• Sequences without a spin echo will be T2
*-
weighted rather than T2-weighted.
• The longer the echo ...
Magnetism
• units of magnetism
– 1T = 10,000 Gauss
– Earth’s field = 0.5 Gauss
• types of magnetism
– ferromagnetism
– par...
Magnetic Susceptibility
• the degree to which a material
becomes magnetized when placed
in a magnetic field
• magnetizabil...
Ferromagnetism
• Property of certain metals
– iron
– nickel
– cobalt
• Positive susceptibility
• consist of magnet domains...
Paramagnetism
• Oxygen
• metal ions with unpaired electrons
resulting in positive susceptibility
– Fe
– Gd
– Mg
• less tha...
Superparamagnetism
• halfway between ferro and
paramagnetic
• property of individual domains of
elements that have ferroma...
Diamagnetism
• no intrinsic atomic magnetic moment
• In a magnetic field weakly repel the field
– negative magnetic suscep...
Contrast Agents
• Sometimes it is desirable to enhance the
natural contrast in the images.
– Highlighting a tumour.
– Meas...
Contrast Agents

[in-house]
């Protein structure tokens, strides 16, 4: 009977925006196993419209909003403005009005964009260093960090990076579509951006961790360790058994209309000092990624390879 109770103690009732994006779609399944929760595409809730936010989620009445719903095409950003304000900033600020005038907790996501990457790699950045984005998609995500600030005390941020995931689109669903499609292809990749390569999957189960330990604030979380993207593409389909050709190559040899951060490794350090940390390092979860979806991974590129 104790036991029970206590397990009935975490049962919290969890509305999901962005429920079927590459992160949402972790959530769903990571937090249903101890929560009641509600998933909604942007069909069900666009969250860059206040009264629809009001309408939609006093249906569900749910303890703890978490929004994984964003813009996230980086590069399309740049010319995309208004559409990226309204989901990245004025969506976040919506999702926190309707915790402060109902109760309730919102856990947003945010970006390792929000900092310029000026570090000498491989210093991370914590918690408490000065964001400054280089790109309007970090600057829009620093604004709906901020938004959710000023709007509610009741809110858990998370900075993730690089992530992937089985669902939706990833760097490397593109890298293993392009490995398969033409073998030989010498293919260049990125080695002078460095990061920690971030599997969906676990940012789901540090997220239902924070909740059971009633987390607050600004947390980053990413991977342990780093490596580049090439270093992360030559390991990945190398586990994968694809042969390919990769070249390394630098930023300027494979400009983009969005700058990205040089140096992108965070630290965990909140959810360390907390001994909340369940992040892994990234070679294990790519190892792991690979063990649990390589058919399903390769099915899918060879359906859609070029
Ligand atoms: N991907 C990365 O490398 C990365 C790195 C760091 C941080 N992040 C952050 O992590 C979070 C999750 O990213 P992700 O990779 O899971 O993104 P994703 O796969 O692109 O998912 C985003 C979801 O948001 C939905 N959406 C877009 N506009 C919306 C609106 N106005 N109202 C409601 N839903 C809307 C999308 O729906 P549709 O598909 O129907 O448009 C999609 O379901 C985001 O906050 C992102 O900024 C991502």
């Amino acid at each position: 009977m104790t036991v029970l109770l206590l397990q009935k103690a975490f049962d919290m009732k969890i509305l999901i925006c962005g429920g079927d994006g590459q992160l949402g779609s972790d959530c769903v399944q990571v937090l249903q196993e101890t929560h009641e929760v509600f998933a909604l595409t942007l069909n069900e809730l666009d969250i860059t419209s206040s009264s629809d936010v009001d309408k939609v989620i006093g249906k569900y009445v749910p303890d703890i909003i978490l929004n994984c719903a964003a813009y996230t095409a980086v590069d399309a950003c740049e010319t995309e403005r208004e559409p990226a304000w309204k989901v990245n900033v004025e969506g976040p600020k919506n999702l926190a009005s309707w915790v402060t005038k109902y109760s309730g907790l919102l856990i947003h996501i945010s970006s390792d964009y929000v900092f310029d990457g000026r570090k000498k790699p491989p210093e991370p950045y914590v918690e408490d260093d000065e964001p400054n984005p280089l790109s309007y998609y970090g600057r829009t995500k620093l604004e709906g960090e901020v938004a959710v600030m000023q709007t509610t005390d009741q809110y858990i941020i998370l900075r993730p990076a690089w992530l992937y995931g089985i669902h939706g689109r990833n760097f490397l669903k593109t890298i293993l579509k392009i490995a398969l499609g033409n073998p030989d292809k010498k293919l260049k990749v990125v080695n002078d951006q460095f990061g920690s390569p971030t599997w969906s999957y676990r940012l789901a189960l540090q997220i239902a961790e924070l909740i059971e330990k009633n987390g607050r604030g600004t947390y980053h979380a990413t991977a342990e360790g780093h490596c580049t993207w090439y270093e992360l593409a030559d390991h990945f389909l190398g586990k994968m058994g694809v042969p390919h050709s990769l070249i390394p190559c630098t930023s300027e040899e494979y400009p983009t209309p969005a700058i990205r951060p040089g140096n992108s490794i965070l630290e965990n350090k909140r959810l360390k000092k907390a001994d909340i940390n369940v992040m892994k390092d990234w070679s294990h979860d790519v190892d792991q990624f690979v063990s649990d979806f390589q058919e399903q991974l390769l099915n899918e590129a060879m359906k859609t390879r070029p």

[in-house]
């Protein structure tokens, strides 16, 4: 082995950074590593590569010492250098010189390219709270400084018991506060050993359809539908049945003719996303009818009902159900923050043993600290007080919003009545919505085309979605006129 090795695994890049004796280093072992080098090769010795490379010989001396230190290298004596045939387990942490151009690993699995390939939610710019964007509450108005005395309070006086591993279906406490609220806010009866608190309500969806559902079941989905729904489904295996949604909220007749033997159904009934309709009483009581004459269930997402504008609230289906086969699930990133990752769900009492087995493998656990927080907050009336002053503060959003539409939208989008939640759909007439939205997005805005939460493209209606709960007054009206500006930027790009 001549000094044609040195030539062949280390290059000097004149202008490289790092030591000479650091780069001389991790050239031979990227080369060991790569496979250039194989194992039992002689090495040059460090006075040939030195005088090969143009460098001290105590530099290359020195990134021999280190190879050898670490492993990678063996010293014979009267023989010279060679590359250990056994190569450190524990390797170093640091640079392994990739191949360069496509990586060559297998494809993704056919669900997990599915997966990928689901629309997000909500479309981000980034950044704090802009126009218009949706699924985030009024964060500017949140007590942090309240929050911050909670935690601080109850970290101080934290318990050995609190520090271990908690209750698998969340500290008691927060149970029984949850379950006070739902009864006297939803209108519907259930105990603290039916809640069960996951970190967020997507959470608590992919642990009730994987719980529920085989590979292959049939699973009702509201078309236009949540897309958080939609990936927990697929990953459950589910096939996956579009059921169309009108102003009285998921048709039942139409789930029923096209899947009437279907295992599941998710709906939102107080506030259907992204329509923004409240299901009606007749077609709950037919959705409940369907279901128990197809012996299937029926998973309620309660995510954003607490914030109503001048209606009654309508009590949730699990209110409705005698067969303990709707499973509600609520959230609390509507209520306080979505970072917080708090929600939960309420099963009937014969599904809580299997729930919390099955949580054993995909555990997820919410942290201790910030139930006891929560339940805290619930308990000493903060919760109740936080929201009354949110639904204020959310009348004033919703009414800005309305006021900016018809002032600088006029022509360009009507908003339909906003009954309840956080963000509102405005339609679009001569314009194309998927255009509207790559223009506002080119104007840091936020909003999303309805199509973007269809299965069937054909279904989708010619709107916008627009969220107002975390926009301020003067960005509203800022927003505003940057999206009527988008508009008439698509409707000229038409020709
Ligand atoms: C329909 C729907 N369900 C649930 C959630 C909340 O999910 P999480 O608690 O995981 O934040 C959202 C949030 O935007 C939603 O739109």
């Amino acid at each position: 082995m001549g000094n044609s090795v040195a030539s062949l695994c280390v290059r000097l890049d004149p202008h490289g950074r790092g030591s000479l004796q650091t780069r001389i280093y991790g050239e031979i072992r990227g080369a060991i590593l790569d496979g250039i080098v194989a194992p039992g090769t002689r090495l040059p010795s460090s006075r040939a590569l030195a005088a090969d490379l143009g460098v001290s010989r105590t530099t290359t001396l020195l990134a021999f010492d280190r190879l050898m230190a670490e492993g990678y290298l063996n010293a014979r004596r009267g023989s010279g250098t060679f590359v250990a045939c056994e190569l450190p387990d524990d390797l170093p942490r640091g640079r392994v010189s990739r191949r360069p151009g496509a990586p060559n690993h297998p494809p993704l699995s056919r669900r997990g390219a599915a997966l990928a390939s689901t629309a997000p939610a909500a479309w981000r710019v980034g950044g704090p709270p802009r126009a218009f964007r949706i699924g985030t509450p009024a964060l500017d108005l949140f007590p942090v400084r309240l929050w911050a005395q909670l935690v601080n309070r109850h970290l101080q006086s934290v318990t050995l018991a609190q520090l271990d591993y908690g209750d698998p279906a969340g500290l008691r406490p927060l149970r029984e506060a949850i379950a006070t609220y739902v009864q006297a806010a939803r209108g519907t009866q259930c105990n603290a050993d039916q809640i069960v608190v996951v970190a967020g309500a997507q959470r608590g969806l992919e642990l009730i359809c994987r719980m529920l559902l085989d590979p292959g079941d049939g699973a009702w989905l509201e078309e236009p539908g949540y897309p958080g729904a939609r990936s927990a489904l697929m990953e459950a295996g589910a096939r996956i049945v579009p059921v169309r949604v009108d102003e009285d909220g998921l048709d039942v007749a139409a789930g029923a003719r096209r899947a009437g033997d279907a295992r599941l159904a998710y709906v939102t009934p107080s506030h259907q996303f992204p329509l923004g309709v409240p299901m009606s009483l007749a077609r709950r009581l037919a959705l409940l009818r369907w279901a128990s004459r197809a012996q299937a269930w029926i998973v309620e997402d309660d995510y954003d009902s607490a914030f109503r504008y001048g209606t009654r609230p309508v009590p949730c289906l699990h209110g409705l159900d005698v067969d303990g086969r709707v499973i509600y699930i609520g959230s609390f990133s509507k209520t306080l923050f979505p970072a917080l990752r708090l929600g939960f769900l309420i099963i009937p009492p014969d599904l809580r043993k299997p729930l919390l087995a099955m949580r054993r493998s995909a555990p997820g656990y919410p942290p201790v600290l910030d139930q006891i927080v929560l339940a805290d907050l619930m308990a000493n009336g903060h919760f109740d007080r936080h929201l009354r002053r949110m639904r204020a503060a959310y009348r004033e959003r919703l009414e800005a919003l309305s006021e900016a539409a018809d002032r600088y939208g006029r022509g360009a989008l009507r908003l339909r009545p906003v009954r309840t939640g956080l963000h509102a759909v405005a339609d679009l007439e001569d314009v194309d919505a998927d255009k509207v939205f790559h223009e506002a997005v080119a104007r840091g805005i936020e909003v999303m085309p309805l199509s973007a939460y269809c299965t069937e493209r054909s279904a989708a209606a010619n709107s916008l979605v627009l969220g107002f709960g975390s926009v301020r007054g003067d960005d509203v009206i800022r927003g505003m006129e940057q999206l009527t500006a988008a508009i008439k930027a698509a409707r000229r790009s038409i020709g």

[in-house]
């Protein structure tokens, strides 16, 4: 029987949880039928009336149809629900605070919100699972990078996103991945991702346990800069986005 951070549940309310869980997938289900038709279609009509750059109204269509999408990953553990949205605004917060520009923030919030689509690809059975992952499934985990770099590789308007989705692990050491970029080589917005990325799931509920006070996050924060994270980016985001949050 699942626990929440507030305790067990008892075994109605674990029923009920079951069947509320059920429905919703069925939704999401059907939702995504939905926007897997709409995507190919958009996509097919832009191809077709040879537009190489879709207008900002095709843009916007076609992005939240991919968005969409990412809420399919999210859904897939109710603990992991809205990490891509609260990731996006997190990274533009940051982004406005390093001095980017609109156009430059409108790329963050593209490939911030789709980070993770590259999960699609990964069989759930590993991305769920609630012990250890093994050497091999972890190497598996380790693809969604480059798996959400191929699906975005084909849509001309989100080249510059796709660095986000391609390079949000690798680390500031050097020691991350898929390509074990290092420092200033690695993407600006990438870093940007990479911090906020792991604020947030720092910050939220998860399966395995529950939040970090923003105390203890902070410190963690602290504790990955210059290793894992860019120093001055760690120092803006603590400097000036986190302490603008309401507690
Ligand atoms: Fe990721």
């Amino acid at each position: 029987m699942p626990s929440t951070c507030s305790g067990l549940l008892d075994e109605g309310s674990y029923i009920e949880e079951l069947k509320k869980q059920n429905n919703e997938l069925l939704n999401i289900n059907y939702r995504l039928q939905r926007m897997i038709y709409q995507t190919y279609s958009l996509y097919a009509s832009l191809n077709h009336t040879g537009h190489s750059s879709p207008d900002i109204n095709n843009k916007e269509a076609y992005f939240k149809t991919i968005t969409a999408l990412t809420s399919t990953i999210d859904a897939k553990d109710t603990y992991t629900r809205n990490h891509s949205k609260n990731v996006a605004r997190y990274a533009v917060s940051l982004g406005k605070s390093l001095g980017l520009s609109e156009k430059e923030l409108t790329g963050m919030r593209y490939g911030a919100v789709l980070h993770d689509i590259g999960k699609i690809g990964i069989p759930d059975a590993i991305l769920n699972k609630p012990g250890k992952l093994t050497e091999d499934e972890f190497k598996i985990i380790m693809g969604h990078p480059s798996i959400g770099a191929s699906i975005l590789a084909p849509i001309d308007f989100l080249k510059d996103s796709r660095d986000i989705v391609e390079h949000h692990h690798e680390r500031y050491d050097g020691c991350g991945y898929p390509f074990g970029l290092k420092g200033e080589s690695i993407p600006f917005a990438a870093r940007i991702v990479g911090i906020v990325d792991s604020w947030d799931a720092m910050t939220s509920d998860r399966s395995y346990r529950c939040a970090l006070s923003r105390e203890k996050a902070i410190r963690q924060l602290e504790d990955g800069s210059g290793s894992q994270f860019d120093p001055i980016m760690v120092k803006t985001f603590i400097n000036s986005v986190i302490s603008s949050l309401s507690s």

• Contain an ion with a large number of
unpaired electrons.
• This gives it a larger magnetic moment than
...
Contrast Agents
• These are usually paramagnetic ions.
e.g. Gadolinium
• By themselves these ions are highly toxic so
they...
Gadolinium
• shortens T1 relaxation of water
– high SI on T1 weighted images in lower
concentrations
• shortens T2 relaxat...
Gd-DTPA
COO-
CH2
N - CH2 - CH2 - N - CH2 - CH2 - N
Gd3
+
CH2 - COO-
CH2 - COOH
COO- - CH2
COOH - CH2
Haemoglobin
Haemoglobin
Oxy-haemoglobin
Deoxy-haemoglobin
Paramagnetic
Diamagnetic
Perfusion Imaging
• Contrast agent methods
• Spin tagged methods
– Continuously labelled
– IVIM
– Pulse labelled
Perfusion Imaging
• Perfusion is the rate constant determining
the delivery of metabolic substrates to the
local tissue an...
Contrast Agent Methods
• Inject contrast agent.